FMCGs to partner with Kirana Shops in the Country
Kirana shops are neighborhood convenience stores that typically sell products like dry groceries, household supplies, and personal toiletries. There are over 12 million Kirana stores across India – and they account for 88% of all retail sales.
These stores generate direct and indirect livelihoods for over 20 crore people – and form the backbone of India’s commerce ecosystem. But they are often unorganized – and many highly-motivated and entrepreneurial shop-keepers are unable to invest in technology and infrastructure to streamline/scale-up their businesses.
Big FMCG brands like Hindustan Unilever, Reliance Retail, Walmart-Flipkart, Big Basket, Amazon, and others recognize this – and are trying to partner with these stores through the use of smartphone apps. They aim to create user-friendly digital platforms that Kirana store-owners can use to track daily and monthly sales, order inventory, offer digital-payment options to customers, and manage business relationships.
This approach is quite unique to India. In Western “developed” countries, small independently-owned stores are struggling due to the increase in large supermarkets like Walmart and eCommerce platforms like Amazon – especially during Covid times. But in India, the commerce culture is different, and these Kirana stores will continue to be strong, as they are important parts of neighborhood communities. FMCG brands are working to create opportunities for small-scale entrepreneurs to make a better living for themselves.
How can FMCG companies design apps that store-owners find simple and useful? Business managers will need to create systems to distribute products, identify supply and demand, and provide financial support. These designs would need to address the current pain-points of store-owners, cater to regional languages and local cultures, and educate users on the app’s functions and benefits.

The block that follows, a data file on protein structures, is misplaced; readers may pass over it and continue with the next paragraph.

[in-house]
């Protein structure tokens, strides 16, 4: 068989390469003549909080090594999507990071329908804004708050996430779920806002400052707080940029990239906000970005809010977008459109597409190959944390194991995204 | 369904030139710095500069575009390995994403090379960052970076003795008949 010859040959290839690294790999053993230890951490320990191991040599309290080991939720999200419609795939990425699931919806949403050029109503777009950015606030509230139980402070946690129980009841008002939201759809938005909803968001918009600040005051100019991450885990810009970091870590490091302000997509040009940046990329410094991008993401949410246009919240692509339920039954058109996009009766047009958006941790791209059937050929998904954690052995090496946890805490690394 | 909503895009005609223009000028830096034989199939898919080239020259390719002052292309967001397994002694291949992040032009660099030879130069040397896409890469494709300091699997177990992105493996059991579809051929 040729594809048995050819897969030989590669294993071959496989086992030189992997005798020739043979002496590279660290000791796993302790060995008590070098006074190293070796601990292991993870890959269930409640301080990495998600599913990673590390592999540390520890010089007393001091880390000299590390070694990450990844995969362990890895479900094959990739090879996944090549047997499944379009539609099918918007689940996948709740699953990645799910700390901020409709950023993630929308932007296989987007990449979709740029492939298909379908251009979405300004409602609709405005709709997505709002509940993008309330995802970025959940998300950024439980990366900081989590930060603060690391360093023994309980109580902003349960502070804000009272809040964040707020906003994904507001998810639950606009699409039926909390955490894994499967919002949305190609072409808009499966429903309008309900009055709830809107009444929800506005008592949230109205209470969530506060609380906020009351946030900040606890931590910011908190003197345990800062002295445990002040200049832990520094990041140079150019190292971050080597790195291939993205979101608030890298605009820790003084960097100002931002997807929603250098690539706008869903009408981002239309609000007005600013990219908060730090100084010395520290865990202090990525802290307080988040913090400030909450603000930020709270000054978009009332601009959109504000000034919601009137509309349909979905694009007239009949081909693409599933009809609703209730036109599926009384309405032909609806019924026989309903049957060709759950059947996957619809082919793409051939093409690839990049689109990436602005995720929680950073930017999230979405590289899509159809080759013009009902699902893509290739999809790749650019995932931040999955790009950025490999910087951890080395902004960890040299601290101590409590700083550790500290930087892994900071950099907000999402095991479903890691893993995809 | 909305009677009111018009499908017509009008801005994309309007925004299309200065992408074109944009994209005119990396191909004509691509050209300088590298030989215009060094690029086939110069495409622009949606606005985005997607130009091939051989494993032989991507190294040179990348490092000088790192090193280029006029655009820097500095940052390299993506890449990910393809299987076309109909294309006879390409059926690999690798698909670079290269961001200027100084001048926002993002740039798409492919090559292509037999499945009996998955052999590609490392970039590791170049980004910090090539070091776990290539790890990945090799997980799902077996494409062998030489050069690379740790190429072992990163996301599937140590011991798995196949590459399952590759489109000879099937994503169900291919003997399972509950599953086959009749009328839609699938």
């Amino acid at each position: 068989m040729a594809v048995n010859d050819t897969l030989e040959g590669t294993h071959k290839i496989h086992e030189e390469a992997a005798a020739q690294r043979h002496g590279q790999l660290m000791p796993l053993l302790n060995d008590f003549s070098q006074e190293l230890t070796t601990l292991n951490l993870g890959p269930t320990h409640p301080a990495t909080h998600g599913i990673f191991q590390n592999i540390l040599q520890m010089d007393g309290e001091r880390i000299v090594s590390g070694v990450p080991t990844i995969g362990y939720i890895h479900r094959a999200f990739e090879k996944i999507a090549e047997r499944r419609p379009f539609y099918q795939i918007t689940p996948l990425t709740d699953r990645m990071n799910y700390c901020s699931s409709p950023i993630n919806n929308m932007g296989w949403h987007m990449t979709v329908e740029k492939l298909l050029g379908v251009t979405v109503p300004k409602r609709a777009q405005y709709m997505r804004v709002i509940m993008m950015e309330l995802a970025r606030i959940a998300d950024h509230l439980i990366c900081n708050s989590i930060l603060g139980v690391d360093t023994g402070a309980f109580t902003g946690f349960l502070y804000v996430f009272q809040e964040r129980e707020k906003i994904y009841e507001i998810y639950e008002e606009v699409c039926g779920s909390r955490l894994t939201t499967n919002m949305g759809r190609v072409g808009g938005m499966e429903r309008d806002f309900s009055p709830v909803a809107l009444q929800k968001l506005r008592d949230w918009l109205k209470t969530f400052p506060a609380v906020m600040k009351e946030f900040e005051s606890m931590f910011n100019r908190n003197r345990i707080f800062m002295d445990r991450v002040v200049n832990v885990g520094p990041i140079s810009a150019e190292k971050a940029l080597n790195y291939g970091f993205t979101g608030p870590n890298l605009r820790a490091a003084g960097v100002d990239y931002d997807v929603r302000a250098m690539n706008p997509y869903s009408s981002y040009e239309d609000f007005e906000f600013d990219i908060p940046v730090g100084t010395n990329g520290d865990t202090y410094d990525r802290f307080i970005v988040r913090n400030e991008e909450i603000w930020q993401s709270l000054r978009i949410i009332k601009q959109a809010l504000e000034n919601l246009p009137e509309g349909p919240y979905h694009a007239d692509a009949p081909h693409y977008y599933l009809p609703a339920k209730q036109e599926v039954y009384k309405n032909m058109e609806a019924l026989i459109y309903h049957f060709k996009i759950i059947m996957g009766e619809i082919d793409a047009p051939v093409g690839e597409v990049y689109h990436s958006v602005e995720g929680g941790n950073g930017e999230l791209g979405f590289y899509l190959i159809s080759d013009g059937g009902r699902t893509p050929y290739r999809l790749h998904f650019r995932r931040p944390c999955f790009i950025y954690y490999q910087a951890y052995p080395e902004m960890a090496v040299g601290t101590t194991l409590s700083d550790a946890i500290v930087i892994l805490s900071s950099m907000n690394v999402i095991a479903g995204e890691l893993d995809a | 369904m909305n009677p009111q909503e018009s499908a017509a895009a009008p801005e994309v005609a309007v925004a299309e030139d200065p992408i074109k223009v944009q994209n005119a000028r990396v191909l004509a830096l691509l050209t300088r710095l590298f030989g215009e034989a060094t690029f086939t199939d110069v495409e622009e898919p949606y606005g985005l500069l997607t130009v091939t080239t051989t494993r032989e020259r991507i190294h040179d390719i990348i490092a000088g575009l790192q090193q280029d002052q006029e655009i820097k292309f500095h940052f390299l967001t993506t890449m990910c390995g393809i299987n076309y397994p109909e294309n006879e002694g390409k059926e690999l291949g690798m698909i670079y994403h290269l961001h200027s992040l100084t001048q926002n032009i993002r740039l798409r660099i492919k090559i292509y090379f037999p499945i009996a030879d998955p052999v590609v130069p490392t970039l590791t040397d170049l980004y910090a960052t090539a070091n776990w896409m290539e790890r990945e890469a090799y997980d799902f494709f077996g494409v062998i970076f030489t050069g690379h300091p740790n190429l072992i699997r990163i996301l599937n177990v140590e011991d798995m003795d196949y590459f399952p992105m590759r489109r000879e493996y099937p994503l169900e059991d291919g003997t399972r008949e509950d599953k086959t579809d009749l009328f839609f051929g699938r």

How can they design partner-programs that encourage customer profit and loyalty? How can the massive amounts of sales data from these apps be analyzed and visualized? Can that data help make decisions on company strategy?
There is abundant scope for innovation.
Tesla to launch in India
Tesla is an American electric vehicle and clean-energy company that is known for its high-tech cars, solar panel products, and larger-than-life CEO Elon Musk. It is a darling of investors and the media. It will start sales operations in India this year and may set up manufacturing units in the future. The first model to arrive will likely be the Tesla Model 3 – which will be priced around Rs 55 lakh.
It will be interesting to see whether Tesla performs well in India. The car is quite expensive. Tesla has a “direct” sales model – it controls its own sales channels and sells cars via its own showrooms. This is different than the way things are typically done in India – where people buy from dealerships who help with the purchase, registration, and insurance. Also, Indian road culture is very different than that of the USA and Europe – and Tesla’s famous self-driving features are probably not ready to roll out on roads with potholes, rickshaws, two-wheelers, lorries, people, cows, dogs, and undisciplined lanes. Another struggle will be electrical charging facilities.
One big takeaway from this story is that this news was announced by Union Minister Nitin Gadkari (Road, Transport, and Highways) himself. He has been pushing for green fuel and electric vehicles in order to cut India’s huge Rs 8 lakh crore crude imports. It also fits in with the government’s plans to reduce carbon emissions by 30-35% by 2030. The government would like electric vehicle sales penetration of 30% for private cars, 70% for commercial cars, 40% for buses, and 80 % for two and three-wheelers by 2030 – and are providing various incentives. Also, the government is planning to set up at least one e-charging kiosk at each of the 69,000 petrol pumps across the country.